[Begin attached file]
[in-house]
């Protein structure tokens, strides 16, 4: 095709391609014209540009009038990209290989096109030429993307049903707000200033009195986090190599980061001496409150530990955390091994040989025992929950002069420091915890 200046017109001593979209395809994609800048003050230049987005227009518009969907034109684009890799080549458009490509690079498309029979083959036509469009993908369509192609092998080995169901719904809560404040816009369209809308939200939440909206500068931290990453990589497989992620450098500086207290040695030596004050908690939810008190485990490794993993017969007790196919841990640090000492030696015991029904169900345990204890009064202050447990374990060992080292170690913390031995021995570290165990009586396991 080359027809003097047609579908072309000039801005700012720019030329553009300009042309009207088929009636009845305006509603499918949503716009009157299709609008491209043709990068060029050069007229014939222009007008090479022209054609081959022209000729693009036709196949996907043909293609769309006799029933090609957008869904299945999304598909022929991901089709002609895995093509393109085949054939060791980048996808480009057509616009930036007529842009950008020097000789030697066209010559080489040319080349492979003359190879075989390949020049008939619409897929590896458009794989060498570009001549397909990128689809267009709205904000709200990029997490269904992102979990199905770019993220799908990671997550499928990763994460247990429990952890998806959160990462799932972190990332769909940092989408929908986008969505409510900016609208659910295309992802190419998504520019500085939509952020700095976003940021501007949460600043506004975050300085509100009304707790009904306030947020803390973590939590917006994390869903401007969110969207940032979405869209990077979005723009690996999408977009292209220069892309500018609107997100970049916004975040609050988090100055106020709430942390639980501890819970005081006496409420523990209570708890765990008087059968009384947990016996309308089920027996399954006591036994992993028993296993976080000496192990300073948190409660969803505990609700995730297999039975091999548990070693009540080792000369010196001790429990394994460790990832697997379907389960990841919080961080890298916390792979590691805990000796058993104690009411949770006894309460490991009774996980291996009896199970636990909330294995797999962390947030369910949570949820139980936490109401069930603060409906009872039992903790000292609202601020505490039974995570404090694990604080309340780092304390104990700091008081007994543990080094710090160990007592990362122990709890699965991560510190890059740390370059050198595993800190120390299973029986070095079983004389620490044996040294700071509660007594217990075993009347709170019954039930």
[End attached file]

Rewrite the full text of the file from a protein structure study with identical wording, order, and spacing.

[in-house]
């Protein structure tokens, strides 16, 4: 095709391609014209540009009038990209290989096109030429993307049903707000200033009195986090190599980061001496409150530990955390091994040989025992929950002069420091915890 200046017109001593979209395809994609800048003050230049987005227009518009969907034109684009890799080549458009490509690079498309029979083959036509469009993908369509192609092998080995169901719904809560404040816009369209809308939200939440909206500068931290990453990589497989992620450098500086207290040695030596004050908690939810008190485990490794993993017969007790196919841990640090000492030696015991029904169900345990204890009064202050447990374990060992080292170690913390031995021995570290165990009586396991 080359027809003097047609579908072309000039801005700012720019030329553009300009042309009207088929009636009845305006509603499918949503716009009157299709609008491209043709990068060029050069007229014939222009007008090479022209054609081959022209000729693009036709196949996907043909293609769309006799029933090609957008869904299945999304598909022929991901089709002609895995093509393109085949054939060791980048996808480009057509616009930036007529842009950008020097000789030697066209010559080489040319080349492979003359190879075989390949020049008939619409897929590896458009794989060498570009001549397909990128689809267009709205904000709200990029997490269904992102979990199905770019993220799908990671997550499928990763994460247990429990952890998806959160990462799932972190990332769909940092989408929908986008969505409510900016609208659910295309992802190419998504520019500085939509952020700095976003940021501007949460600043506004975050300085509100009304707790009904306030947020803390973590939590917006994390869903401007969110969207940032979405869209990077979005723009690996999408977009292209220069892309500018609107997100970049916004975040609050988090100055106020709430942390639980501890819970005081006496409420523990209570708890765990008087059968009384947990016996309308089920027996399954006591036994992993028993296993976080000496192990300073948190409660969803505990609700995730297999039975091999548990070693009540080792000369010196001790429990394994460790990832697997379907389960990841919080961080890298916390792979590691805990000796058993104690009411949770006894309460490991009774996980291996009896199970636990909330294995797999962390947030369910949570949820139980936490109401069930603060409906009872039992903790000292609202601020505490039974995570404090694990604080309340780092304390104990700091008081007994543990080094710090160990007592990362122990709890699965991560510190890059740390370059050198595993800190120390299973029986070095079983004389620490044996040294700071509660007594217990075993009347709170019954039930």